Native development: Native code for corresponding versions of your apps.

Speed of development

React Native: Since you are working with cross-platform code, the development time is dramatically reduced; you can create two versions of your app in half the time that would be required for developing two native versions.

Native development: To match React Native in terms of timelines, you will need two experienced native developers (iOS and Android) or compromise on time and do it yourself, given that you are familiar with both platforms. 


React Native: The library is full open source and free, so all you’ll be spending money on are electricity and coffee.

Native development: Some licenses or add-ons for native IDEs may not be free, so the cost will be higher.

Bottom Line

The bottom line is that React Native is a very promising technology with huge potential, which has already been duly appreciated by such giants as Airbnb, Baidu, Discovery, Instagram and others. Steadily improved and updated by its founders, it is two steps away from becoming a full-fledged alternative to Objective C, Swift and Java, especially on projects that are not performance-critical, where React Native may not shine just as brightly. If you are an experienced JavaScript developer, React Native is the shortest route to exploring the mobile domain by leveraging your JS web-development expertise.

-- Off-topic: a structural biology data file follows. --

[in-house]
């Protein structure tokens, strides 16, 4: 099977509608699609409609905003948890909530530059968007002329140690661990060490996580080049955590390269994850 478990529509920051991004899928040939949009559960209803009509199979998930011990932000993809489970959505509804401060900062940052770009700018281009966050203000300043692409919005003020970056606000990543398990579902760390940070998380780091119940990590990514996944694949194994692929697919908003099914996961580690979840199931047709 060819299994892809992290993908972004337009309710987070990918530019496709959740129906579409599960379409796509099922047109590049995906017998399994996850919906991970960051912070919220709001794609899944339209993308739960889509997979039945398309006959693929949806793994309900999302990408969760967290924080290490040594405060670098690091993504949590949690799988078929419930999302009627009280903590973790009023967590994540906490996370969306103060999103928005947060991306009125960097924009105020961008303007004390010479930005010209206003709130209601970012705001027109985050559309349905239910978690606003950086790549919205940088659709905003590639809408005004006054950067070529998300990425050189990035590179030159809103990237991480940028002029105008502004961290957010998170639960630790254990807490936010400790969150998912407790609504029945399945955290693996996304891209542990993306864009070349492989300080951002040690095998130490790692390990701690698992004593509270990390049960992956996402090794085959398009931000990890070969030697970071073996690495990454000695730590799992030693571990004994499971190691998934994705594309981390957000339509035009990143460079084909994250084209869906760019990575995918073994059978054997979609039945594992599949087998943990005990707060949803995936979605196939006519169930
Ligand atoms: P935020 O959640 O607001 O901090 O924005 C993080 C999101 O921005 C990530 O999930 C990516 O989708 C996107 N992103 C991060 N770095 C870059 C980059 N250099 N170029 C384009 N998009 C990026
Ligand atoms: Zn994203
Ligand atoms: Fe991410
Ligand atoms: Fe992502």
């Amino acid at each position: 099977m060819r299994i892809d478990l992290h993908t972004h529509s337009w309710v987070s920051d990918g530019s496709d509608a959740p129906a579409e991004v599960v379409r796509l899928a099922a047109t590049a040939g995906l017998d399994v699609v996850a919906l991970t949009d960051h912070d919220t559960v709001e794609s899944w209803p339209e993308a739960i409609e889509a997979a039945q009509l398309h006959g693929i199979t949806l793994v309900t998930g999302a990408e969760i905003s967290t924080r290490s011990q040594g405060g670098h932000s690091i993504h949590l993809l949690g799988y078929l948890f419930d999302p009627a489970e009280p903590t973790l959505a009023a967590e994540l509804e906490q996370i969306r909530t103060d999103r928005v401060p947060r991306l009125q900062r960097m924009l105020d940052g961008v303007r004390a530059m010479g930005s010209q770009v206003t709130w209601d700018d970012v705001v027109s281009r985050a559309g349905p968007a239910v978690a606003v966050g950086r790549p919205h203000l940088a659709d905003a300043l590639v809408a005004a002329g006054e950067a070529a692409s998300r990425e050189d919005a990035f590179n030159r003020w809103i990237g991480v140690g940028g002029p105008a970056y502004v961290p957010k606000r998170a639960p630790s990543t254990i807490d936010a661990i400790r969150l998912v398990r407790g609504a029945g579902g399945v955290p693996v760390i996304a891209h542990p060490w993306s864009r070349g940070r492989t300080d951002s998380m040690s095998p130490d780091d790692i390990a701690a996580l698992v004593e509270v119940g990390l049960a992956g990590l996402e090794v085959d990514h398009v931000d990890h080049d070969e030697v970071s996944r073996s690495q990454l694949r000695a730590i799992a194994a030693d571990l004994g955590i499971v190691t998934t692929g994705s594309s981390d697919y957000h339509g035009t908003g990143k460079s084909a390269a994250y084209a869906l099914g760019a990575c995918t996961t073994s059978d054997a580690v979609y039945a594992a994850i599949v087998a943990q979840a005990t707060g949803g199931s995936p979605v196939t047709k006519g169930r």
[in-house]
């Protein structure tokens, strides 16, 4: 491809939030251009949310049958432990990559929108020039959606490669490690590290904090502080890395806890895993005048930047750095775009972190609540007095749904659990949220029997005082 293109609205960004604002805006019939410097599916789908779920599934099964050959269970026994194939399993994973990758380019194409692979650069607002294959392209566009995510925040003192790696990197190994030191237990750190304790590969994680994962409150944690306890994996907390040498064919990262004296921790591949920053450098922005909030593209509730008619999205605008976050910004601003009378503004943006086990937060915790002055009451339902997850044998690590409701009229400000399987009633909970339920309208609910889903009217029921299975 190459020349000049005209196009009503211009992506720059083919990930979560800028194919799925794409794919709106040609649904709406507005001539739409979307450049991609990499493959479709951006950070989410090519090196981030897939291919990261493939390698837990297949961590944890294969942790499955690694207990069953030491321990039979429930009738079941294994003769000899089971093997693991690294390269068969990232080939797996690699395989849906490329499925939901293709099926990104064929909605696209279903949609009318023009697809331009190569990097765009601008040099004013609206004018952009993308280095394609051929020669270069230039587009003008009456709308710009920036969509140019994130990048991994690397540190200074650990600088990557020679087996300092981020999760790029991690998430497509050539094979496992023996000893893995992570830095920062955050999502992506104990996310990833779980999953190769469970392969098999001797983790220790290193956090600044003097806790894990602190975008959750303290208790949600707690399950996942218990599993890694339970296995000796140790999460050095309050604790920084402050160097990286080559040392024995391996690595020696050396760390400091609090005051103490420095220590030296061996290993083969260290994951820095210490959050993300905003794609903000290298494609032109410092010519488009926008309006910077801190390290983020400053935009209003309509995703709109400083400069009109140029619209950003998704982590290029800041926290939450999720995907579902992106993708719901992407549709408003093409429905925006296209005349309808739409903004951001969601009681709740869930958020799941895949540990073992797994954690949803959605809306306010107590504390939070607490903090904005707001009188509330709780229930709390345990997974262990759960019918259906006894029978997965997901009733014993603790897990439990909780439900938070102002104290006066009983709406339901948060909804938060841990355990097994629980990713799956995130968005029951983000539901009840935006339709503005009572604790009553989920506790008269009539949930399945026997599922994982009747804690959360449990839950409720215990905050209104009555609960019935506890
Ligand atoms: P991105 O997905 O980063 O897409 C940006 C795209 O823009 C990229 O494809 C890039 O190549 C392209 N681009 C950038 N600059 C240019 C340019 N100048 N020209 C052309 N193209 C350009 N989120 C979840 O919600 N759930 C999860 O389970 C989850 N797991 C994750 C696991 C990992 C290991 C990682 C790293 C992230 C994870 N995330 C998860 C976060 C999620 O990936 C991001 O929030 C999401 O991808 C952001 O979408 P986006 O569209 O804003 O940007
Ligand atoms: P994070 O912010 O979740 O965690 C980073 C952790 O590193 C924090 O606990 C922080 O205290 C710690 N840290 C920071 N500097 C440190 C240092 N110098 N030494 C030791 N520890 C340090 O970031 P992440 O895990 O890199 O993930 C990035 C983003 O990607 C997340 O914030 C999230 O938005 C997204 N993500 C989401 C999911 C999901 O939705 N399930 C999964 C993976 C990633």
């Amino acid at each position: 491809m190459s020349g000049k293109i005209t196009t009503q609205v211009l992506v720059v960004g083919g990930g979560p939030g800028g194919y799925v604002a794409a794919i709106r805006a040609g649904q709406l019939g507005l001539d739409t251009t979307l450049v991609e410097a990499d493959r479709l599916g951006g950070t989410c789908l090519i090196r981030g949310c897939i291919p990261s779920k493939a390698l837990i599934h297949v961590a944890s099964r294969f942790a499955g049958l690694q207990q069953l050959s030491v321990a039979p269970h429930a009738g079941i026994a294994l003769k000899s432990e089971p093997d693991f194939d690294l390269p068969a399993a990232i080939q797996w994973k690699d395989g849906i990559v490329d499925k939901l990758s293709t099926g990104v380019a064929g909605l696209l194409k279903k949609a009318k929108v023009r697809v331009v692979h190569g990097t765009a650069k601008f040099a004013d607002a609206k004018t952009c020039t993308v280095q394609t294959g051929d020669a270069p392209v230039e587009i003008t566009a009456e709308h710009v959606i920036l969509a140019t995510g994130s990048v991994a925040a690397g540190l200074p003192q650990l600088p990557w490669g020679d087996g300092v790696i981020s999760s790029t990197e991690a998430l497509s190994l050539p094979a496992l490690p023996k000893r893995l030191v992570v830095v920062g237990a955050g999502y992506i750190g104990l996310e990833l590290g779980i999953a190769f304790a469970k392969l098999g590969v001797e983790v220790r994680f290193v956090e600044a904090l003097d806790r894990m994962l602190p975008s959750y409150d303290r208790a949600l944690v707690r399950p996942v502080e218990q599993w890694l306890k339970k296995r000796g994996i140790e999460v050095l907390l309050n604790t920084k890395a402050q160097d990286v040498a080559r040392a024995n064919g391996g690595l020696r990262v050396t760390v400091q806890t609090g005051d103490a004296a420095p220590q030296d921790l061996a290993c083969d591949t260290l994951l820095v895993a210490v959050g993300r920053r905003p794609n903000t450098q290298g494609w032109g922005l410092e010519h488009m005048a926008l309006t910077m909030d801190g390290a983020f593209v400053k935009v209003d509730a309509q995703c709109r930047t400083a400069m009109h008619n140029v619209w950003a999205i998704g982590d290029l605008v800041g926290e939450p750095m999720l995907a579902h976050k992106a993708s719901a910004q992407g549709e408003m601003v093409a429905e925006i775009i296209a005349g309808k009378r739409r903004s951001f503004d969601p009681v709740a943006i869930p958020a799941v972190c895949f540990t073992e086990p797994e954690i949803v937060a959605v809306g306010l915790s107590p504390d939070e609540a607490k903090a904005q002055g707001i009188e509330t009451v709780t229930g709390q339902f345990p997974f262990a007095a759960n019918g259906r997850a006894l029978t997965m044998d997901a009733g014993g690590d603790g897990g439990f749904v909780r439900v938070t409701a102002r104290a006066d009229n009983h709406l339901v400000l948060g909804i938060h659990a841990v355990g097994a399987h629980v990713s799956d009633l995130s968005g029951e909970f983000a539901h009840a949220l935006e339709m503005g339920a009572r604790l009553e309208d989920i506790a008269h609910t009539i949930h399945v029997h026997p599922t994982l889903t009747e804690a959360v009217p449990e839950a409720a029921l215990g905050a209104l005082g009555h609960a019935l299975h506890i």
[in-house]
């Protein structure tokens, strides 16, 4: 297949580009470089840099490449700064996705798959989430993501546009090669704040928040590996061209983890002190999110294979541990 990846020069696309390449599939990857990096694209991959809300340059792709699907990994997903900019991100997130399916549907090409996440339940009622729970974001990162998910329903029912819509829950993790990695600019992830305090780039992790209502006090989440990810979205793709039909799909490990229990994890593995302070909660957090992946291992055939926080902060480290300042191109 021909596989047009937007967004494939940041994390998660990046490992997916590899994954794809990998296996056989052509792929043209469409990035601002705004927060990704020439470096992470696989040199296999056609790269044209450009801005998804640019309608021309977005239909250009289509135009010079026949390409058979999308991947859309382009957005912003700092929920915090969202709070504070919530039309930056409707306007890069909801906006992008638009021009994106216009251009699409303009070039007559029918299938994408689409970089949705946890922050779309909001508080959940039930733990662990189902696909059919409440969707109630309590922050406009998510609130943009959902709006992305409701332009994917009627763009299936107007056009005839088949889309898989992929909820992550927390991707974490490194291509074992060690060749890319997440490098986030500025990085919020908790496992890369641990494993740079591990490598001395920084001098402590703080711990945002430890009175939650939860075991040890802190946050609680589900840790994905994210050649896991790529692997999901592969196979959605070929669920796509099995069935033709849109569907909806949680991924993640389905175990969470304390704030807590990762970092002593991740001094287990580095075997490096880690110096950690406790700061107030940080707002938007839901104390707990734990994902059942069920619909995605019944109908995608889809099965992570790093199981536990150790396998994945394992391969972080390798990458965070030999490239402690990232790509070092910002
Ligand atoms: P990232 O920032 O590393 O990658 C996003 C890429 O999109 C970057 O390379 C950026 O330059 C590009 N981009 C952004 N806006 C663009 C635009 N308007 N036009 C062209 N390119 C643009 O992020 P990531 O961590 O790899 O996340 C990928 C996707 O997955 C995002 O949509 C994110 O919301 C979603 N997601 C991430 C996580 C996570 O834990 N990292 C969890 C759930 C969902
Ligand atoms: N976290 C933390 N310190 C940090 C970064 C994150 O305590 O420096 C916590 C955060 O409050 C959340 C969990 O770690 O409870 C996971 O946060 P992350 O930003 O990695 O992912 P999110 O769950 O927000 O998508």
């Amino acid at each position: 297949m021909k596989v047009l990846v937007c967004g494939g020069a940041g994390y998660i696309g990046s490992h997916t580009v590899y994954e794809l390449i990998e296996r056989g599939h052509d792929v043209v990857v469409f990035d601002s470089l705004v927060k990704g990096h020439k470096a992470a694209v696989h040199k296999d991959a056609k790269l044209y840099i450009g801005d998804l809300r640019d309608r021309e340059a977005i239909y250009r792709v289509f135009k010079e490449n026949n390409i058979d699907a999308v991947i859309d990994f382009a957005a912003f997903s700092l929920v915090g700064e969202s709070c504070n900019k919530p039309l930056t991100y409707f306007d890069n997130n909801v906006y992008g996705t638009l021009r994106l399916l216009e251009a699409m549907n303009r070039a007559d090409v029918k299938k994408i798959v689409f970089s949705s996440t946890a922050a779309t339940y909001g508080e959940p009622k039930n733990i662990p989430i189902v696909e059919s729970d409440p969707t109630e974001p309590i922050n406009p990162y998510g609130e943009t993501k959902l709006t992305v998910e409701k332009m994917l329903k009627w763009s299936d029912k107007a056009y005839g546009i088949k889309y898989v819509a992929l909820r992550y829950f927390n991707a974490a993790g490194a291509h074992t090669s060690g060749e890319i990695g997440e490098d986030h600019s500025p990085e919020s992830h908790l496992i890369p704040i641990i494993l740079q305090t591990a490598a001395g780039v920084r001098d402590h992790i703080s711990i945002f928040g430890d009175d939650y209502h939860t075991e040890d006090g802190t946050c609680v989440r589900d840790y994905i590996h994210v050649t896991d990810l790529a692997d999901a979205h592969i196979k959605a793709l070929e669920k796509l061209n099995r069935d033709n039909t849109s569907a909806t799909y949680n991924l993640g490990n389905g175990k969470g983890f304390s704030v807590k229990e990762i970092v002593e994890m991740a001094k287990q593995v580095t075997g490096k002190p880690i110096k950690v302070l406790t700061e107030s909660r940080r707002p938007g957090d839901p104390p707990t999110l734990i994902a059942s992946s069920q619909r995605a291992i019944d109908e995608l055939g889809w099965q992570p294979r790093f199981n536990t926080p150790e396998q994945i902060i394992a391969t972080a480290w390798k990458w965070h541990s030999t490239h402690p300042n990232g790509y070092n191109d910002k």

Eugene Rudenko is a senior online marketing manager for Oxagile, a custom software development company. Headquartered in New York, Oxagile has local representatives in London, U.K., and a development centre in Minsk, Belarus. Among company clients are such industry leaders as Google, Vodafone, Disney, and others.